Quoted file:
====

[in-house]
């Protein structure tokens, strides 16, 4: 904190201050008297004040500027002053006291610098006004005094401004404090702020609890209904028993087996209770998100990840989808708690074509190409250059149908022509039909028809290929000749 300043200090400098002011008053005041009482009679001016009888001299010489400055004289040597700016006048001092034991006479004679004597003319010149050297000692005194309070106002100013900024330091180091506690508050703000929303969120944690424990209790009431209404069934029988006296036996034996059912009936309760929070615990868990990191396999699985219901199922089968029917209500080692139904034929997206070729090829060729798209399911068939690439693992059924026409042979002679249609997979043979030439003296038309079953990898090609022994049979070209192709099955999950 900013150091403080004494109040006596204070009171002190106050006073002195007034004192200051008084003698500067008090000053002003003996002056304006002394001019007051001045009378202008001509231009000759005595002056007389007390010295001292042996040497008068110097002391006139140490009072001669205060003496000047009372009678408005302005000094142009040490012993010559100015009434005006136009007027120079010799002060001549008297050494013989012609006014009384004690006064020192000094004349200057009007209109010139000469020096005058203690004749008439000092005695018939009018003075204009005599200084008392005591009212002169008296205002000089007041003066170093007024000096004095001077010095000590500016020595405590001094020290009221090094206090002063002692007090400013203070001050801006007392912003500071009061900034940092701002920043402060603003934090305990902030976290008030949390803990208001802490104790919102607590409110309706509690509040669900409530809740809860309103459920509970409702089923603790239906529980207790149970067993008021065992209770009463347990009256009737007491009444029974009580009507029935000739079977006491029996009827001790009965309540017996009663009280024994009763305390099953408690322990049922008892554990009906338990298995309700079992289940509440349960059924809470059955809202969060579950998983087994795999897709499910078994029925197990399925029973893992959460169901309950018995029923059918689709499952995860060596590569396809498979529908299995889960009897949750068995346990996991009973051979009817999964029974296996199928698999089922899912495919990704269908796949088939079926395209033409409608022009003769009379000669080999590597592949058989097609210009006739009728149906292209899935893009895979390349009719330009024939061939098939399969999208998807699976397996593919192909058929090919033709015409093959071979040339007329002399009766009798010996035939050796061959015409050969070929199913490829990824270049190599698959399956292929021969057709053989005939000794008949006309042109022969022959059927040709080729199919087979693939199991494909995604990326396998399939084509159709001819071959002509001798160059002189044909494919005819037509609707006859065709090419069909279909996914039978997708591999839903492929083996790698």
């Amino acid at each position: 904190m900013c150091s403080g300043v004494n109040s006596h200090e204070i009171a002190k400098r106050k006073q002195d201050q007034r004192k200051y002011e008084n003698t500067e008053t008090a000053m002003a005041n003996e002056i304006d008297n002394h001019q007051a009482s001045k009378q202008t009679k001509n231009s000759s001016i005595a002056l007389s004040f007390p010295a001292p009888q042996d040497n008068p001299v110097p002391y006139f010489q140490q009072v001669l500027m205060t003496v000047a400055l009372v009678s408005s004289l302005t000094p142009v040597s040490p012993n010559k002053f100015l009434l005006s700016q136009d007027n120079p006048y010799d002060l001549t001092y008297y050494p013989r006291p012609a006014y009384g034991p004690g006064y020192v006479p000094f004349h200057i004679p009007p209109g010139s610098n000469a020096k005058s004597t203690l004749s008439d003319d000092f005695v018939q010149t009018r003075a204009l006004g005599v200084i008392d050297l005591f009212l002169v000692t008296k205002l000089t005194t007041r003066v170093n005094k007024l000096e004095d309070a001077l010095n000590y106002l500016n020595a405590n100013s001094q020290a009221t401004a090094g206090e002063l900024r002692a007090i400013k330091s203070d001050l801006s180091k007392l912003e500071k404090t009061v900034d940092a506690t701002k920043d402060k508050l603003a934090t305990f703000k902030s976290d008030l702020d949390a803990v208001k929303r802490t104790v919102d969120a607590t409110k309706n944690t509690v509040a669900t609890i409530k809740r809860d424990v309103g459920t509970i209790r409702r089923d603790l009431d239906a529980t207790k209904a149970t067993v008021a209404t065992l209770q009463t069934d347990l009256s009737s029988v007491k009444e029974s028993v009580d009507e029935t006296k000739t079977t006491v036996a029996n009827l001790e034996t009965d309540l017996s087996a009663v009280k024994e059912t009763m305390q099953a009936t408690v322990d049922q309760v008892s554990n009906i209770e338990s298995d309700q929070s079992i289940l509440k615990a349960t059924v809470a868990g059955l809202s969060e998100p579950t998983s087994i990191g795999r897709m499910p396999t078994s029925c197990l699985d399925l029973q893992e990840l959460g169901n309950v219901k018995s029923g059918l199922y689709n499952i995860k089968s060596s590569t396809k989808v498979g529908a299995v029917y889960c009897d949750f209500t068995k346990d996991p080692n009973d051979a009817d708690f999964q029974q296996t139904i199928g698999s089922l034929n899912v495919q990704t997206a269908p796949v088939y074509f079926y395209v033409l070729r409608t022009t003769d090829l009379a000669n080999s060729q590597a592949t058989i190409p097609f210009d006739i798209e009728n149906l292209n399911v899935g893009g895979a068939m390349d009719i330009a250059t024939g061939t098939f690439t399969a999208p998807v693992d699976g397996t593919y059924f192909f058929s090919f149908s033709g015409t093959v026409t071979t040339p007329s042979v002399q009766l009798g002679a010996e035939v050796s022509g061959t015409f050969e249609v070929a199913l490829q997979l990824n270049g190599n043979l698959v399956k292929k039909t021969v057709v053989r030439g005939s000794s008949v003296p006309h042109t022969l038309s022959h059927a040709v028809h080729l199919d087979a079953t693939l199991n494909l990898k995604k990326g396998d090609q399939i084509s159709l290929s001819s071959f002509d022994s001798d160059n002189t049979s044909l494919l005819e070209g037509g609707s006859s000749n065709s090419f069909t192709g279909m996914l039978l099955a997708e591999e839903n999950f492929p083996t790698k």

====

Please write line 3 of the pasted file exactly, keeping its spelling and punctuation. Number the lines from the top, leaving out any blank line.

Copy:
């Amino acid at each position: 904190m900013c150091s403080g300043v004494n109040s006596h200090e204070i009171a002190k400098r106050k006073q002195d201050q007034r004192k200051y002011e008084n003698t500067e008053t008090a000053m002003a005041n003996e002056i304006d008297n002394h001019q007051a009482s001045k009378q202008t009679k001509n231009s000759s001016i005595a002056l007389s004040f007390p010295a001292p009888q042996d040497n008068p001299v110097p002391y006139f010489q140490q009072v001669l500027m205060t003496v000047a400055l009372v009678s408005s004289l302005t000094p142009v040597s040490p012993n010559k002053f100015l009434l005006s700016q136009d007027n120079p006048y010799d002060l001549t001092y008297y050494p013989r006291p012609a006014y009384g034991p004690g006064y020192v006479p000094f004349h200057i004679p009007p209109g010139s610098n000469a020096k005058s004597t203690l004749s008439d003319d000092f005695v018939q010149t009018r003075a204009l006004g005599v200084i008392d050297l005591f009212l002169v000692t008296k205002l000089t005194t007041r003066v170093n005094k007024l000096e004095d309070a001077l010095n000590y106002l500016n020595a405590n100013s001094q020290a009221t401004a090094g206090e002063l900024r002692a007090i400013k330091s203070d001050l801006s180091k007392l912003e500071k404090t009061v900034d940092a506690t701002k920043d402060k508050l603003a934090t305990f703000k902030s976290d008030l702020d949390a803990v208001k929303r802490t104790v919102d969120a607590t409110k309706n944690t509690v509040a669900t609890i409530k809740r809860d424990v309103g459920t509970i209790r409702r089923d603790l009431d239906a529980t207790k209904a149970t067993v008021a209404t065992l209770q009463t069934d347990l009256s009737s029988v007491k009444e029974s028993v009580d009507e029935t006296k000739t079977t006491v036996a029996n009827l001790e034996t009965d309540l017996s087996a009663v009280k024994e059912t009763m305390q099953a009936t408690v322990d049922q309760v008892s554990n009906i209770e338990s298995d309700q929070s079992i289940l509440k615990a349960t059924v809470a868990g059955l809202s969060e998100p579950t998983s087994i990191g795999r897709m499910p396999t078994s029925c197990l699985d399925l029973q893992e990840l959460g169901n309950v219901k018995s029923g059918l199922y689709n499952i995860k089968s060596s590569t396809k989808v498979g529908a299995v029917y889960c009897d949750f209500t068995k346990d996991p080692n009973d051979a009817d708690f999964q029974q296996t139904i199928g698999s089922l034929n899912v495919q990704t997206a269908p796949v088939y074509f079926y395209v033409l070729r409608t022009t003769d090829l009379a000669n080999s060729q590597a592949t058989i190409p097609f210009d006739i798209e009728n149906l292209n399911v899935g893009g895979a068939m390349d009719i330009a250059t024939g061939t098939f690439t399969a999208p998807v693992d699976g397996t593919y059924f192909f058929s090919f149908s033709g015409t093959v026409t071979t040339p007329s042979v002399q009766l009798g002679a010996e035939v050796s022509g061959t015409f050969e249609v070929a199913l490829q997979l990824n270049g190599n043979l698959v399956k292929k039909t021969v057709v053989r030439g005939s000794s008949v003296p006309h042109t022969l038309s022959h059927a040709v028809h080729l199919d087979a079953t693939l199991n494909l990898k995604k990326g396998d090609q399939i084509s159709l290929s001819s071959f002509d022994s001798d160059n002189t049979s044909l494919l005819e070209g037509g609707s006859s000749n065709s090419f069909t192709g279909m996914l039978l099955a997708e591999e839903n999950f492929p083996t790698k």